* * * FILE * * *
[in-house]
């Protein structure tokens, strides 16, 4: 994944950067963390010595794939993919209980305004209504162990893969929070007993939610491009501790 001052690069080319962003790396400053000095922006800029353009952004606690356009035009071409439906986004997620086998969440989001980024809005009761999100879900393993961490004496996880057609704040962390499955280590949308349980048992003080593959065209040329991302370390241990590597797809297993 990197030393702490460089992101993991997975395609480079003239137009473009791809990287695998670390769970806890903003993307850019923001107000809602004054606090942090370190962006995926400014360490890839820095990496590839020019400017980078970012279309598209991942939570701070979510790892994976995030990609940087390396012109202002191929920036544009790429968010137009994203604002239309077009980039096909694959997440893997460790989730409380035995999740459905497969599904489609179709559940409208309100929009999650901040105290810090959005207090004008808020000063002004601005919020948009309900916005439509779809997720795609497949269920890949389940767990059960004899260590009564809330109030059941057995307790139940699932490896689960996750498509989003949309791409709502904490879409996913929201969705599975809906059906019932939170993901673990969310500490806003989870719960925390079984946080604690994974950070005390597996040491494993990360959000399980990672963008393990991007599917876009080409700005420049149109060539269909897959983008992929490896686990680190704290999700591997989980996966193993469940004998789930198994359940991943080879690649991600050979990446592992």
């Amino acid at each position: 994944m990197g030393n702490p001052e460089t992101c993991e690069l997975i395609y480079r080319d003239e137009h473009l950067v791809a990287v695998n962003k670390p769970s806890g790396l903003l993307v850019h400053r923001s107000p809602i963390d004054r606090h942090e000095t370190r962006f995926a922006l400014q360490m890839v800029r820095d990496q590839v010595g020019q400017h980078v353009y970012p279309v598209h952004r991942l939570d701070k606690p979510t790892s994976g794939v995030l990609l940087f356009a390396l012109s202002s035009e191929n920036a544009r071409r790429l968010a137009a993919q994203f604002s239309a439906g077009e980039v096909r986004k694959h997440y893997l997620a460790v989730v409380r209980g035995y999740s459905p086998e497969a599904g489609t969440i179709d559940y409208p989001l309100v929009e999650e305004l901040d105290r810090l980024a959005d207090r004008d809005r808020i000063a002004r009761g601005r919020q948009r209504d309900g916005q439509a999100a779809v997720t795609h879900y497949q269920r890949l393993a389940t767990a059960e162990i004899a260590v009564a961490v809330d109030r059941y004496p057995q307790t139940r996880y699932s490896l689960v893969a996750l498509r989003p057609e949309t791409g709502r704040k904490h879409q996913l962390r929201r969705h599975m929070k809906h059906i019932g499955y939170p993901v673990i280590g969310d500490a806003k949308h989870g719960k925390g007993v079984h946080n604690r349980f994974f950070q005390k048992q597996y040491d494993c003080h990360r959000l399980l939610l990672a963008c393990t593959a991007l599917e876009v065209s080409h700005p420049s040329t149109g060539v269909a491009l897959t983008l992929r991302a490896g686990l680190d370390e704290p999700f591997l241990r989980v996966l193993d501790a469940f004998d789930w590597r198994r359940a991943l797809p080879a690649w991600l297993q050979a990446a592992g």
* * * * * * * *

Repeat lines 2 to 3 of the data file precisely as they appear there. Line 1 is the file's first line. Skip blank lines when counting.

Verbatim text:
């Protein structure tokens, strides 16, 4: 994944950067963390010595794939993919209980305004209504162990893969929070007993939610491009501790 001052690069080319962003790396400053000095922006800029353009952004606690356009035009071409439906986004997620086998969440989001980024809005009761999100879900393993961490004496996880057609704040962390499955280590949308349980048992003080593959065209040329991302370390241990590597797809297993 990197030393702490460089992101993991997975395609480079003239137009473009791809990287695998670390769970806890903003993307850019923001107000809602004054606090942090370190962006995926400014360490890839820095990496590839020019400017980078970012279309598209991942939570701070979510790892994976995030990609940087390396012109202002191929920036544009790429968010137009994203604002239309077009980039096909694959997440893997460790989730409380035995999740459905497969599904489609179709559940409208309100929009999650901040105290810090959005207090004008808020000063002004601005919020948009309900916005439509779809997720795609497949269920890949389940767990059960004899260590009564809330109030059941057995307790139940699932490896689960996750498509989003949309791409709502904490879409996913929201969705599975809906059906019932939170993901673990969310500490806003989870719960925390079984946080604690994974950070005390597996040491494993990360959000399980990672963008393990991007599917876009080409700005420049149109060539269909897959983008992929490896686990680190704290999700591997989980996966193993469940004998789930198994359940991943080879690649991600050979990446592992």
């Amino acid at each position: 994944m990197g030393n702490p001052e460089t992101c993991e690069l997975i395609y480079r080319d003239e137009h473009l950067v791809a990287v695998n962003k670390p769970s806890g790396l903003l993307v850019h400053r923001s107000p809602i963390d004054r606090h942090e000095t370190r962006f995926a922006l400014q360490m890839v800029r820095d990496q590839v010595g020019q400017h980078v353009y970012p279309v598209h952004r991942l939570d701070k606690p979510t790892s994976g794939v995030l990609l940087f356009a390396l012109s202002s035009e191929n920036a544009r071409r790429l968010a137009a993919q994203f604002s239309a439906g077009e980039v096909r986004k694959h997440y893997l997620a460790v989730v409380r209980g035995y999740s459905p086998e497969a599904g489609t969440i179709d559940y409208p989001l309100v929009e999650e305004l901040d105290r810090l980024a959005d207090r004008d809005r808020i000063a002004r009761g601005r919020q948009r209504d309900g916005q439509a999100a779809v997720t795609h879900y497949q269920r890949l393993a389940t767990a059960e162990i004899a260590v009564a961490v809330d109030r059941y004496p057995q307790t139940r996880y699932s490896l689960v893969a996750l498509r989003p057609e949309t791409g709502r704040k904490h879409q996913l962390r929201r969705h599975m929070k809906h059906i019932g499955y939170p993901v673990i280590g969310d500490a806003k949308h989870g719960k925390g007993v079984h946080n604690r349980f994974f950070q005390k048992q597996y040491d494993c003080h990360r959000l399980l939610l990672a963008c393990t593959a991007l599917e876009v065209s080409h700005p420049s040329t149109g060539v269909a491009l897959t983008l992929r991302a490896g686990l680190d370390e704290p999700f591997l241990r989980v996966l193993d501790a469940f004998d789930w590597r198994r359940a991943l797809p080879a690649w991600l297993q050979a990446a592992g």